According to the Lawyer representing Mohammed al-Ajami the sentence was reduced today from life to 15 years in prison for writing and reading a poem. Please contact Senator Casey and Senator Toomey to seek the release of al-Ajami or legislators in your respective states and nations.
Form letter received from Senator Bob Casey D-Pa
Thank you for taking the time to contact me regarding Mohammed al-Ajami. I appreciate hearing from you about this issue.
Mohammed al-Ajami is a Qatari poet who studied literature at Cairo University. In November 2011 he was arrested for a poem he wrote about the Arab Spring, which contained a verse that state officials claimed insulted the emir of Qatar. He was charged with attempting to overthrow the government and has been sentenced to life in prison. Several international human rights organizations have called for his release. The State Department stated that they are seeking more information on this case and that they “support freedom of expression around the world. It’s a fundamental right. It’s protected under the Universal Declaration of Human Rights.” Mohammed al-Ajami’s case is currently under appeal and the appeals court is expected to announce its verdict on February 25th.
As your United States Senator and a member of the Senate Committee on Foreign Relations, I have consistently advocated for the protection of human rights around the world. All governments, particularly those that have made international commitments to uphold human rights standards, should work to protect human rights within their borders. I believe that the United States must continue to promote respect and tolerance for religious freedom and human rights. I have supported a variety of measures in furtherance of this goal, including:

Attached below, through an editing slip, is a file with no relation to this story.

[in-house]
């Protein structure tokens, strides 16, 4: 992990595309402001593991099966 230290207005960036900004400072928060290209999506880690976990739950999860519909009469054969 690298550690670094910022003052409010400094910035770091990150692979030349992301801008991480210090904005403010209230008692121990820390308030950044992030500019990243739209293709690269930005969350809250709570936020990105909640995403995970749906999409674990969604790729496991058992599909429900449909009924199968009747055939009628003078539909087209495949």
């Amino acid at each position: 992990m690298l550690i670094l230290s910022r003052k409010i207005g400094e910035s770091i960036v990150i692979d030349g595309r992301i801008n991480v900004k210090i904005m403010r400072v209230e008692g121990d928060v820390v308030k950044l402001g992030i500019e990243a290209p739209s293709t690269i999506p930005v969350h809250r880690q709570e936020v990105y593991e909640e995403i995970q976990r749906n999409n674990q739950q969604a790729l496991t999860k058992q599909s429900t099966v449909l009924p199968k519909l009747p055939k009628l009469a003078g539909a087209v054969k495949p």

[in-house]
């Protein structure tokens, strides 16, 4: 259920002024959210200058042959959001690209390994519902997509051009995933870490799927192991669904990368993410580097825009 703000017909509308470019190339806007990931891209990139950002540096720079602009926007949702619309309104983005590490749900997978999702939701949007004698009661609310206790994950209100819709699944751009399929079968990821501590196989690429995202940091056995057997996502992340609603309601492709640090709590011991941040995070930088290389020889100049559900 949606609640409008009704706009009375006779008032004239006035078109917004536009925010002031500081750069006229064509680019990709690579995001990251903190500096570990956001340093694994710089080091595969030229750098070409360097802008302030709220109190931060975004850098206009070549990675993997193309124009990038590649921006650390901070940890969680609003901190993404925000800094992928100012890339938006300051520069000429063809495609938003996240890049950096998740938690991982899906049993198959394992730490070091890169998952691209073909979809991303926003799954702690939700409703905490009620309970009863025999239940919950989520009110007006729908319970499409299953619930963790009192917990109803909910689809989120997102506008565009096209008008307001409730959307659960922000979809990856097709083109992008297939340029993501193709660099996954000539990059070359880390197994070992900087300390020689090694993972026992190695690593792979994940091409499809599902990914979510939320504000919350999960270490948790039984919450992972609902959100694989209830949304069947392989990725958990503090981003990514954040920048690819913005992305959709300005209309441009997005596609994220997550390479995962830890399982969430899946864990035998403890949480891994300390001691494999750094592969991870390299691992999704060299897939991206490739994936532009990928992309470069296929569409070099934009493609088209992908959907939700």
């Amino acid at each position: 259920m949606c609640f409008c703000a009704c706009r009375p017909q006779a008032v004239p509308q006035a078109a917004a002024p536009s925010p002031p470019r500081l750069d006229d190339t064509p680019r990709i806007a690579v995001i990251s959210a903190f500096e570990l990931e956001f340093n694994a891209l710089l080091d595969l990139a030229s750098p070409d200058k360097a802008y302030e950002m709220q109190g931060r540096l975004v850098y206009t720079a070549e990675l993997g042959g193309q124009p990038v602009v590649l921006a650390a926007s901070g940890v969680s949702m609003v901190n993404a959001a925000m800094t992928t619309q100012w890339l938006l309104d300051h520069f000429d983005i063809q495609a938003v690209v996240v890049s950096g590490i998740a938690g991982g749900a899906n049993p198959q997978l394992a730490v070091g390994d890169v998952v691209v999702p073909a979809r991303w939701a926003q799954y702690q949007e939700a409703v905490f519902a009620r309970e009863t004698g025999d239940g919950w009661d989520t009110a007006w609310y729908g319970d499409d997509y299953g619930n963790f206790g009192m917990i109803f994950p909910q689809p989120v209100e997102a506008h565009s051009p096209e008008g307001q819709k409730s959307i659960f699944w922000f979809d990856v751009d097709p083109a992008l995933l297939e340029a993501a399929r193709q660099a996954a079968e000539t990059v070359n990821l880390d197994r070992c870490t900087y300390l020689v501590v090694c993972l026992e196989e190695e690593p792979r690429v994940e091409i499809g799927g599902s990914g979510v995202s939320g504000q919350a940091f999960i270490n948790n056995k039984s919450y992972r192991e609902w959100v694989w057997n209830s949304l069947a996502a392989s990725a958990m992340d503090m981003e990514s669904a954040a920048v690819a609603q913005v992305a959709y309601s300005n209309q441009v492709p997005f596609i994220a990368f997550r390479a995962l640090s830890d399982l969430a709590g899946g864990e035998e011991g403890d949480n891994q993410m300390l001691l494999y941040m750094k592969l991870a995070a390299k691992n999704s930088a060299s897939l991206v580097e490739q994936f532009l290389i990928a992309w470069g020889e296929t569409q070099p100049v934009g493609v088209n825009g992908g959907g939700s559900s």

· S. Res. 80, which condemns the Government of Iran for its persecution of the Baha’i minority and its continued violation of international human rights standards;
· S. Con. Res. 11, which condemns all forms of anti-Semitism, rejects attempts to rationalize anti-Jewish hatred or attacks as a justifiable expression of disaffection over political events in the Middle East or elsewhere, and calls on leaders to speak out against manifestations of anti-Semitism that have entered the Middle East debate;
· S. Res. 22, which condemns the January 2011 attack on the Coptic Christian community in Alexandria, Egypt, and urges the Government of Egypt to fully investigate and prosecute the perpetrators of the attack;
· S. Res. 322, which expresses the Senate’s concern about the situation of vulnerable religious and ethnic minorities in Iraq, and urges the Government of Iraq to reverse the marginalization of religious minorities and enhance security at places of worship within the country;
· S. Res. 167, which calls on the Government of the People’s Republic of China to allow freedom of speech and cease intimidation and imprisonment of religious minorities and those who disagree with Chinese government policies.
I have also sent letters to U.S. and foreign government leaders urging the release of human rights and religious freedom activists, including Father Ly in Vietnam and Dr. Fan Yafeng in China.
Finally, I have consistently worked to promote religious freedom and tolerance in Pakistan through meetings with Pakistani government officials, including former Minister of Minority Affairs Shahbaz Bhatti, who was assassinated in March 2011. During my trip to Pakistan in 2011, I personally raised religious freedom issues in meetings with the Minister for National Harmony and with leaders of religious minority communities. I will continue to urge the Government of Pakistan to prioritize religious freedom and improve the safety of religious minorities within its borders.
Again, thank you for sharing your thoughts with me. Please do not hesitate to contact me in the future about this or any other matter of importance to you.